Jurists lament passing of ‘decent’ leader | Inquirer News

Jurists lament passing of ‘decent’ leader

IN PHOTOS: Benigno S. Aquino III in official engagements as Philippine president

FILE PHOTO: President Benigno S. Aquino III speaks during a briefing with members of the Malacañang Press Corps inside the Aguinaldo State Dining Room of the Malacañan Palace on March 6, 2012. Photo by Ryan Lim

MANILA, Philippines — Former Chief Justice Maria Lourdes Sereno lamented the death of former President Benigno Aquino III on Thursday and described the man who named her as the youngest Philippine Chief Justice as a good man and a responsible leader.

Sereno said that while some presidents would be remembered for how they tried to subject independent institutions to conform to their will, Aquino would be remembered for how he invested in the long-term strengthening of institutions of justice and accountability.


“To the President who asked me to do the right thing and nothing more, I thank you. Generations will thank you for the high regard you held for professionals in government, for asking them to do only the right thing,” read part of Sereno’s statement.


Brave, fair

Retired Supreme Court Associate Justice Conchita Carpio-Morales, whom Aquino personally chose to administer his oath of presidential office in 2010, also grieved the death of the leader.

Carpio-Morales, who was later called out of retirement and was appointed as Ombudsman, said “it was a great honor to have served as Ombudsman when he was our President and honesty, integrity and the rule of law guided our government.”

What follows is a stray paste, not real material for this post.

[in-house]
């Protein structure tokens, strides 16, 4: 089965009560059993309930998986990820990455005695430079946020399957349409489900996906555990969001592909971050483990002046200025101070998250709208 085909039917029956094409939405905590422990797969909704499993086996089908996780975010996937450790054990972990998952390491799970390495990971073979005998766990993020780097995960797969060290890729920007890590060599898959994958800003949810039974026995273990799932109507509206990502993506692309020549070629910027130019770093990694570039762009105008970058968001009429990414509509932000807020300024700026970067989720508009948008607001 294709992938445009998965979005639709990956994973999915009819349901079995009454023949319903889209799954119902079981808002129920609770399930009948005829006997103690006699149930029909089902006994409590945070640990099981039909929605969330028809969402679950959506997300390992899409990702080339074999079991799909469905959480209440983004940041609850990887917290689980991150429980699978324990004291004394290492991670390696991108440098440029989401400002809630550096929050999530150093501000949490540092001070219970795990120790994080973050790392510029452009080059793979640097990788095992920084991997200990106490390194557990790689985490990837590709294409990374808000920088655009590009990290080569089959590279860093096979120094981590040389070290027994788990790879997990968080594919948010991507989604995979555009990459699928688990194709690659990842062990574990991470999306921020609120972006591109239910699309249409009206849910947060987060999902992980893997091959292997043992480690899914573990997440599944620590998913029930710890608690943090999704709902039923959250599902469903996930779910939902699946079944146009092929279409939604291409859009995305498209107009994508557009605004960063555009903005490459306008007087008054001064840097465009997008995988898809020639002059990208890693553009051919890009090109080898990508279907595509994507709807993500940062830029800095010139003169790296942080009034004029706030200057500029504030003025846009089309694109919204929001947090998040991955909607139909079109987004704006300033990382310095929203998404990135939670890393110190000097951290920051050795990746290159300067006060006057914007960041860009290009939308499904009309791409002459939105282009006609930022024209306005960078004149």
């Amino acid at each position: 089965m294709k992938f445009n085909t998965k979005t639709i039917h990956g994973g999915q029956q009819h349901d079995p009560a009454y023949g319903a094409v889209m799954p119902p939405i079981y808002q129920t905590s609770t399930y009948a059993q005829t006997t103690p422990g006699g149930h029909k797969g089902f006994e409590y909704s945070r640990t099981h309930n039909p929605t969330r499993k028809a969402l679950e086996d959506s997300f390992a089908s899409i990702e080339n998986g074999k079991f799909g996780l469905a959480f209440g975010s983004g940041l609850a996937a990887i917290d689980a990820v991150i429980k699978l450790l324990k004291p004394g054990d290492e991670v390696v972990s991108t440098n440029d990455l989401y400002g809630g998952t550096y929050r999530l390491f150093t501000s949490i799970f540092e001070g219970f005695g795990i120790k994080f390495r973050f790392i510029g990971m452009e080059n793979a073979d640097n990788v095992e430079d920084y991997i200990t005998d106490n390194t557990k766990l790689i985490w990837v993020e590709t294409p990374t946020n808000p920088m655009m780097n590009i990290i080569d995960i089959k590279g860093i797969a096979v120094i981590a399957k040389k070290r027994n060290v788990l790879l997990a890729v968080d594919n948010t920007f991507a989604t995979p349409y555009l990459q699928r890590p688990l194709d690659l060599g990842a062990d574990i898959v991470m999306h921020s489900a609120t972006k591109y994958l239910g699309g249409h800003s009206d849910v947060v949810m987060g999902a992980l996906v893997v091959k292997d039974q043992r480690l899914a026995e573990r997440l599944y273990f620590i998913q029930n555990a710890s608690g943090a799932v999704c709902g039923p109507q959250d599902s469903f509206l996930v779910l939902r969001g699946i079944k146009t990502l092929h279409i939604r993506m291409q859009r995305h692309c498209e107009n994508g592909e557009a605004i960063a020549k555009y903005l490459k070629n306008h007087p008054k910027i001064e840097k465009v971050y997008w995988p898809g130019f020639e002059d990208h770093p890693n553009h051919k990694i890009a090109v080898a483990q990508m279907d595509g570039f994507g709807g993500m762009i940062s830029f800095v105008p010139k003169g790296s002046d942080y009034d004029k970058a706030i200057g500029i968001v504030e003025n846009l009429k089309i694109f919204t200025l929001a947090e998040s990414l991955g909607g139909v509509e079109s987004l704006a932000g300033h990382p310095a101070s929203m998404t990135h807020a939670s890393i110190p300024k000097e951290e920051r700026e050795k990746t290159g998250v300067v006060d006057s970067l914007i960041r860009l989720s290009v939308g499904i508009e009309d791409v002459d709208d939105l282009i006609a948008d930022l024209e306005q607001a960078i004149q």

“He was brave. He went after powerful people who did wrong. But he was fair and allowed justice to prevail even to his discredit. He was an example of decency and earned us international respect,” Carpio-Morales said.

Supreme Court Associate Justice Marvic Leonen, another Aquino appointee to the high court, also expressed “profound sadness” over Aquino’s death.

“I knew him to be a kind man, driven by his passion to serve our people, diligent in his duties, and with an avid and consuming curiosity about new knowledge and the world in general. I have learned a lot from him. I saw him carry his title with dignity and integrity,” said Leonen whom Aquino named in 2010 as the government’s chief negotiator with the Moro Islamic Liberation Front before he was appointed to the Supreme Court in 2012. INQ

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TAGS: Conchita Carpio-Morales, Judiciary, Marvic Leonen, Noynoy Aquino, Supreme Court

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